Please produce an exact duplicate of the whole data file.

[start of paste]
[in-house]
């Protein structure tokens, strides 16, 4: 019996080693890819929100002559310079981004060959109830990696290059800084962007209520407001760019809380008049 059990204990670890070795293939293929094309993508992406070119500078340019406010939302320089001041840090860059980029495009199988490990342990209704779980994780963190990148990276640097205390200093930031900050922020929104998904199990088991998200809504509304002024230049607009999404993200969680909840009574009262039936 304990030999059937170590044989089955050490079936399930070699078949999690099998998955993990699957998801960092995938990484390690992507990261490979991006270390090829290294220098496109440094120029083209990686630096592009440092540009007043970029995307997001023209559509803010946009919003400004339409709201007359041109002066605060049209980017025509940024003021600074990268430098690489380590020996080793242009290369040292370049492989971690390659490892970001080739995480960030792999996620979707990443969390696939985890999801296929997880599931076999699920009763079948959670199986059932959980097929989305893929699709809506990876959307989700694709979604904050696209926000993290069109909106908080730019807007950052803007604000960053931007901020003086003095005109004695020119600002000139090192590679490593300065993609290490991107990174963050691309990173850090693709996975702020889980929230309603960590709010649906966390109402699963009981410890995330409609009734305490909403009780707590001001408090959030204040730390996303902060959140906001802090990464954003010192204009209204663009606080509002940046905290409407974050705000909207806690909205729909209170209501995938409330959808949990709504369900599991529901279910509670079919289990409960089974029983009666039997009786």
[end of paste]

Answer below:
[in-house]
């Protein structure tokens, strides 16, 4: 019996080693890819929100002559310079981004060959109830990696290059800084962007209520407001760019809380008049 059990204990670890070795293939293929094309993508992406070119500078340019406010939302320089001041840090860059980029495009199988490990342990209704779980994780963190990148990276640097205390200093930031900050922020929104998904199990088991998200809504509304002024230049607009999404993200969680909840009574009262039936 304990030999059937170590044989089955050490079936399930070699078949999690099998998955993990699957998801960092995938990484390690992507990261490979991006270390090829290294220098496109440094120029083209990686630096592009440092540009007043970029995307997001023209559509803010946009919003400004339409709201007359041109002066605060049209980017025509940024003021600074990268430098690489380590020996080793242009290369040292370049492989971690390659490892970001080739995480960030792999996620979707990443969390696939985890999801296929997880599931076999699920009763079948959670199986059932959980097929989305893929699709809506990876959307989700694709979604904050696209926000993290069109909106908080730019807007950052803007604000960053931007901020003086003095005109004695020119600002000139090192590679490593300065993609290490991107990174963050691309990173850090693709996975702020889980929230309603960590709010649906966390109402699963009981410890995330409609009734305490909403009780707590001001408090959030204040730390996303902060959140906001802090990464954003010192204009209204663009606080509002940046905290409407974050705000909207806690909205729909209170209501995938409330959808949990709504369900599991529901279910509670079919289990409960089974029983009666039997009786």